TranscriptIt was a big change insofar I was then the only disabled child and I was teased horribly
and the teachers didn’t think much of me, they didn’t think I’d achieve anything.
I was there on sufferance, there were stairs, everything was set for non-disabled children and I had to fit in.
Well you’re here now, get on with it was their attitude and they didn’t think I’d do anything.
So it was very bad and so when I was naughty it wasn’t because I knew everything or I’d already learned to read so I was bored, it was because I had this problem.
And then I went into a class with this brilliant teacher called Mr Wright, which I thought was rather nice, looking back on it and he had a question box and you put questions in and all my questions were about the origins of the universe and this and this, all the things... I was nine at the time.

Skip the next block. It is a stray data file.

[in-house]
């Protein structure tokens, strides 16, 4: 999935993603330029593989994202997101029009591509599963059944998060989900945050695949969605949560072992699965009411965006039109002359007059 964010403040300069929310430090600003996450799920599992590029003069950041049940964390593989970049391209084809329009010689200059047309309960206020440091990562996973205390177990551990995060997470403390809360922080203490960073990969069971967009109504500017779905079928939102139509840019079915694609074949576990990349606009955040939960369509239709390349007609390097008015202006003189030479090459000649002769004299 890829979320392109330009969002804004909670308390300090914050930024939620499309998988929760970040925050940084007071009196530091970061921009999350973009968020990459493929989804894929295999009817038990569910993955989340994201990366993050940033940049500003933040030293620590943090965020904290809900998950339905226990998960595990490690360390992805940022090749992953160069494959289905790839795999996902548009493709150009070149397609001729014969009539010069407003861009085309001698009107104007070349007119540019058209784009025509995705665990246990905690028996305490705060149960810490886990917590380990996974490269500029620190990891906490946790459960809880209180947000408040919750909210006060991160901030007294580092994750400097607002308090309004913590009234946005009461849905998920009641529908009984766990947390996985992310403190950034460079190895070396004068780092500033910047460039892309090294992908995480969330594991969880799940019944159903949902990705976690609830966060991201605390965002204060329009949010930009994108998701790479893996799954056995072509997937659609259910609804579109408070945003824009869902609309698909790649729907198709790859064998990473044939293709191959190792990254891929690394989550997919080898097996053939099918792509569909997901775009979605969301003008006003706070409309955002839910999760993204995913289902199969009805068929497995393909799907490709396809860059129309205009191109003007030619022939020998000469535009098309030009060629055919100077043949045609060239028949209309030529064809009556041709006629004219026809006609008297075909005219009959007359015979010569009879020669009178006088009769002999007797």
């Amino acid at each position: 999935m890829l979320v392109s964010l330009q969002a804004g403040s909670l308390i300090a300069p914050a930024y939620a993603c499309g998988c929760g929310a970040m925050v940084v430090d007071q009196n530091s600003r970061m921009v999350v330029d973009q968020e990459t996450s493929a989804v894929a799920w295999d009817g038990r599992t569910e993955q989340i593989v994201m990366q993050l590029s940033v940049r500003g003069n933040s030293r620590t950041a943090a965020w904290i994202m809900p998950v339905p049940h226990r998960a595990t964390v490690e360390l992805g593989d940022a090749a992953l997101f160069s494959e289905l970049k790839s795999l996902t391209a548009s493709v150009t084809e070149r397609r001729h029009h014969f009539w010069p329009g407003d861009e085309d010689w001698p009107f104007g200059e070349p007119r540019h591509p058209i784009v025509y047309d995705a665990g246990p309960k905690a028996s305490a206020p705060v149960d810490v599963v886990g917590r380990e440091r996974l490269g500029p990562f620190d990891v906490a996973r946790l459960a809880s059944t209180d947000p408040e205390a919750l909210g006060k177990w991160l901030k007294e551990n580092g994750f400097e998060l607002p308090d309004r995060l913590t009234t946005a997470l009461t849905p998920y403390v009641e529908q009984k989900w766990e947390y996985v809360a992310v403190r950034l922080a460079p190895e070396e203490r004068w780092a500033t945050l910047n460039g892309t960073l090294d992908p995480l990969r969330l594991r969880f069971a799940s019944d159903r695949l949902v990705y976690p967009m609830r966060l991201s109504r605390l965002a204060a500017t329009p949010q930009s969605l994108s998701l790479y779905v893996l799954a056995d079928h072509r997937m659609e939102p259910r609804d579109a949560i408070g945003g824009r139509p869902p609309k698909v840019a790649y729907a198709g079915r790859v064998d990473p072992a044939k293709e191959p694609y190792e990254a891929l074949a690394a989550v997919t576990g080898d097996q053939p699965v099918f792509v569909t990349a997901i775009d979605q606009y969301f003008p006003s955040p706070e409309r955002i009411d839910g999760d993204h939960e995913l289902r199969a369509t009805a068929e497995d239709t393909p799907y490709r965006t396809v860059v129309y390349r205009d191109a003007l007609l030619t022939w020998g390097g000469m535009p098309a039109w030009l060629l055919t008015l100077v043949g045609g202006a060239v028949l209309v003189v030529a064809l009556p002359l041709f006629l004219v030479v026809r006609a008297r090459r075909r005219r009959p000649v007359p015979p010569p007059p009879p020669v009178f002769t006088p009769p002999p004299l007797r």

So he realised, you know that something could be done with me and he pushed and through his encouragement, then I went on to take the eleven plus.
I just think it’s all so invidious. I hate talking like this, I really do because the eleven plus was the worst thing that happened to that generation of children.
I passed it and people I knew didn’t and why? Luck, chance, you know. You did it at the right time, you fitted in with the quota, they had a quota for girls which was less than, fewer than boys, and it was invidious, absolutely in fact the whole idea of IQ is invidious. So when I talk about it I’m not a happy bunny. I’m just saying, that’s what got me out of this school.